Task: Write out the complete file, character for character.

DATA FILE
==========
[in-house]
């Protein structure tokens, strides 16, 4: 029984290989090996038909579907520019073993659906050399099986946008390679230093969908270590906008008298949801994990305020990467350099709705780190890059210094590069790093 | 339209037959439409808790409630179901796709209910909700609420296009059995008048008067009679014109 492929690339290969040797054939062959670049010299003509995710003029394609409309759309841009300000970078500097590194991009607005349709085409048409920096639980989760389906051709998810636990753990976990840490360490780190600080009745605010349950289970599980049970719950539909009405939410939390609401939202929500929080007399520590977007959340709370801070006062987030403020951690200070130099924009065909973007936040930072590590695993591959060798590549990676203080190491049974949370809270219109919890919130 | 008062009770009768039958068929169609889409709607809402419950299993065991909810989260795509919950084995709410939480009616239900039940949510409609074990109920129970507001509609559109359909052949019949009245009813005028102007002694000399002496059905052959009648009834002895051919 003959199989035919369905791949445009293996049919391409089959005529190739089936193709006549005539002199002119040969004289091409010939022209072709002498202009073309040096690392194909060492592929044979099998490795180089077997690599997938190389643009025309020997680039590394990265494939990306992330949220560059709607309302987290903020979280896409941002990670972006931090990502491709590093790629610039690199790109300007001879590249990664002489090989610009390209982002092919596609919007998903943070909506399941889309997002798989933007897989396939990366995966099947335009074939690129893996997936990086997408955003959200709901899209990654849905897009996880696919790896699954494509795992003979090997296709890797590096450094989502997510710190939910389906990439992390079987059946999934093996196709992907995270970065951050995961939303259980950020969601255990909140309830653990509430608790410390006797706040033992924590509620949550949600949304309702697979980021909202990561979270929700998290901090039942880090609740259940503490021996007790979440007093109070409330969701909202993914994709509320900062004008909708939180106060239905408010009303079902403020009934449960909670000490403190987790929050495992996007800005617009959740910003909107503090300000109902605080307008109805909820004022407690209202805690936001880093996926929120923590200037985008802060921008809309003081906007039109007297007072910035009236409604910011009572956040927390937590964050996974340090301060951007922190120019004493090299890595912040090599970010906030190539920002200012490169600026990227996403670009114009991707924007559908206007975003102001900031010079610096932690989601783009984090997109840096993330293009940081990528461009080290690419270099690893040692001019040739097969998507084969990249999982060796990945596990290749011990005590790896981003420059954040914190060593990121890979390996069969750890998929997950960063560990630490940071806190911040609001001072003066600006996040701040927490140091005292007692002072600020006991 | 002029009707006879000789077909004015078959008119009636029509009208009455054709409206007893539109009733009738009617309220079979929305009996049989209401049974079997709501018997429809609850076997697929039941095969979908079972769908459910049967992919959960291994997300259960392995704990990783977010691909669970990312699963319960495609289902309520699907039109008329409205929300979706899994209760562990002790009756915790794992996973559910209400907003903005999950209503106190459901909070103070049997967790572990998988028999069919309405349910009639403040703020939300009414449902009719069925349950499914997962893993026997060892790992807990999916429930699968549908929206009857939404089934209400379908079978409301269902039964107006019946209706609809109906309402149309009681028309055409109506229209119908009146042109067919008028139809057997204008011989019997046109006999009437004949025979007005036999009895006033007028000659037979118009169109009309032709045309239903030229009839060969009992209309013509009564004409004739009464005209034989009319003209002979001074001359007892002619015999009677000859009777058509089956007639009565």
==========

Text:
[in-house]
């Protein structure tokens, strides 16, 4: 029984290989090996038909579907520019073993659906050399099986946008390679230093969908270590906008008298949801994990305020990467350099709705780190890059210094590069790093 | 339209037959439409808790409630179901796709209910909700609420296009059995008048008067009679014109 492929690339290969040797054939062959670049010299003509995710003029394609409309759309841009300000970078500097590194991009607005349709085409048409920096639980989760389906051709998810636990753990976990840490360490780190600080009745605010349950289970599980049970719950539909009405939410939390609401939202929500929080007399520590977007959340709370801070006062987030403020951690200070130099924009065909973007936040930072590590695993591959060798590549990676203080190491049974949370809270219109919890919130 | 008062009770009768039958068929169609889409709607809402419950299993065991909810989260795509919950084995709410939480009616239900039940949510409609074990109920129970507001509609559109359909052949019949009245009813005028102007002694000399002496059905052959009648009834002895051919 003959199989035919369905791949445009293996049919391409089959005529190739089936193709006549005539002199002119040969004289091409010939022209072709002498202009073309040096690392194909060492592929044979099998490795180089077997690599997938190389643009025309020997680039590394990265494939990306992330949220560059709607309302987290903020979280896409941002990670972006931090990502491709590093790629610039690199790109300007001879590249990664002489090989610009390209982002092919596609919007998903943070909506399941889309997002798989933007897989396939990366995966099947335009074939690129893996997936990086997408955003959200709901899209990654849905897009996880696919790896699954494509795992003979090997296709890797590096450094989502997510710190939910389906990439992390079987059946999934093996196709992907995270970065951050995961939303259980950020969601255990909140309830653990509430608790410390006797706040033992924590509620949550949600949304309702697979980021909202990561979270929700998290901090039942880090609740259940503490021996007790979440007093109070409330969701909202993914994709509320900062004008909708939180106060239905408010009303079902403020009934449960909670000490403190987790929050495992996007800005617009959740910003909107503090300000109902605080307008109805909820004022407690209202805690936001880093996926929120923590200037985008802060921008809309003081906007039109007297007072910035009236409604910011009572956040927390937590964050996974340090301060951007922190120019004493090299890595912040090599970010906030190539920002200012490169600026990227996403670009114009991707924007559908206007975003102001900031010079610096932690989601783009984090997109840096993330293009940081990528461009080290690419270099690893040692001019040739097969998507084969990249999982060796990945596990290749011990005590790896981003420059954040914190060593990121890979390996069969750890998929997950960063560990630490940071806190911040609001001072003066600006996040701040927490140091005292007692002072600020006991 | 002029009707006879000789077909004015078959008119009636029509009208009455054709409206007893539109009733009738009617309220079979929305009996049989209401049974079997709501018997429809609850076997697929039941095969979908079972769908459910049967992919959960291994997300259960392995704990990783977010691909669970990312699963319960495609289902309520699907039109008329409205929300979706899994209760562990002790009756915790794992996973559910209400907003903005999950209503106190459901909070103070049997967790572990998988028999069919309405349910009639403040703020939300009414449902009719069925349950499914997962893993026997060892790992807990999916429930699968549908929206009857939404089934209400379908079978409301269902039964107006019946209706609809109906309402149309009681028309055409109506229209119908009146042109067919008028139809057997204008011989019997046109006999009437004949025979007005036999009895006033007028000659037979118009169109009309032709045309239903030229009839060969009992209309013509009564004409004739009464005209034989009319003209002979001074001359007892002619015999009677000859009777058509089956007639009565």